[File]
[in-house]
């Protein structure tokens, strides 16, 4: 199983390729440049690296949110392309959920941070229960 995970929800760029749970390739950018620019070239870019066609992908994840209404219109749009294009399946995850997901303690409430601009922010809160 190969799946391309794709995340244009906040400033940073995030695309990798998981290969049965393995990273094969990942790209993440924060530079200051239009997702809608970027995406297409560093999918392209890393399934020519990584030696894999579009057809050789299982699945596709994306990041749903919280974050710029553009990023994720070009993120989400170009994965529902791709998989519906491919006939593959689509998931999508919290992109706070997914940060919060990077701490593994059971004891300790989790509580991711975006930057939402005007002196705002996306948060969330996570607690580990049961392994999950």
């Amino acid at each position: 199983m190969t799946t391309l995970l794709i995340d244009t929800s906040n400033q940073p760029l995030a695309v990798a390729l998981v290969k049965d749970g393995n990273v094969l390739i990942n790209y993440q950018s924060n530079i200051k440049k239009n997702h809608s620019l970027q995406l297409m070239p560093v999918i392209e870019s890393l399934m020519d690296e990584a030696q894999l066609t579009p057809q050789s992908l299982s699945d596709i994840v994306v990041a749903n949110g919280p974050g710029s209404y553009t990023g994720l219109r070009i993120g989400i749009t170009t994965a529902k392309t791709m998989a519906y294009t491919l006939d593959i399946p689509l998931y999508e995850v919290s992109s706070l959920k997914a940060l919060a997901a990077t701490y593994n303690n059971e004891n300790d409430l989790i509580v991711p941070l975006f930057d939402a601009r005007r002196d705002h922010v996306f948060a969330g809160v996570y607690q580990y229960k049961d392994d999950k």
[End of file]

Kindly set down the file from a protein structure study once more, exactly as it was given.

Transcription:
[in-house]
């Protein structure tokens, strides 16, 4: 199983390729440049690296949110392309959920941070229960 995970929800760029749970390739950018620019070239870019066609992908994840209404219109749009294009399946995850997901303690409430601009922010809160 190969799946391309794709995340244009906040400033940073995030695309990798998981290969049965393995990273094969990942790209993440924060530079200051239009997702809608970027995406297409560093999918392209890393399934020519990584030696894999579009057809050789299982699945596709994306990041749903919280974050710029553009990023994720070009993120989400170009994965529902791709998989519906491919006939593959689509998931999508919290992109706070997914940060919060990077701490593994059971004891300790989790509580991711975006930057939402005007002196705002996306948060969330996570607690580990049961392994999950």
């Amino acid at each position: 199983m190969t799946t391309l995970l794709i995340d244009t929800s906040n400033q940073p760029l995030a695309v990798a390729l998981v290969k049965d749970g393995n990273v094969l390739i990942n790209y993440q950018s924060n530079i200051k440049k239009n997702h809608s620019l970027q995406l297409m070239p560093v999918i392209e870019s890393l399934m020519d690296e990584a030696q894999l066609t579009p057809q050789s992908l299982s699945d596709i994840v994306v990041a749903n949110g919280p974050g710029s209404y553009t990023g994720l219109r070009i993120g989400i749009t170009t994965a529902k392309t791709m998989a519906y294009t491919l006939d593959i399946p689509l998931y999508e995850v919290s992109s706070l959920k997914a940060l919060a997901a990077t701490y593994n303690n059971e004891n300790d409430l989790i509580v991711p941070l975006f930057d939402a601009r005007r002196d705002h922010v996306f948060a969330g809160v996570y607690q580990y229960k049961d392994d999950k």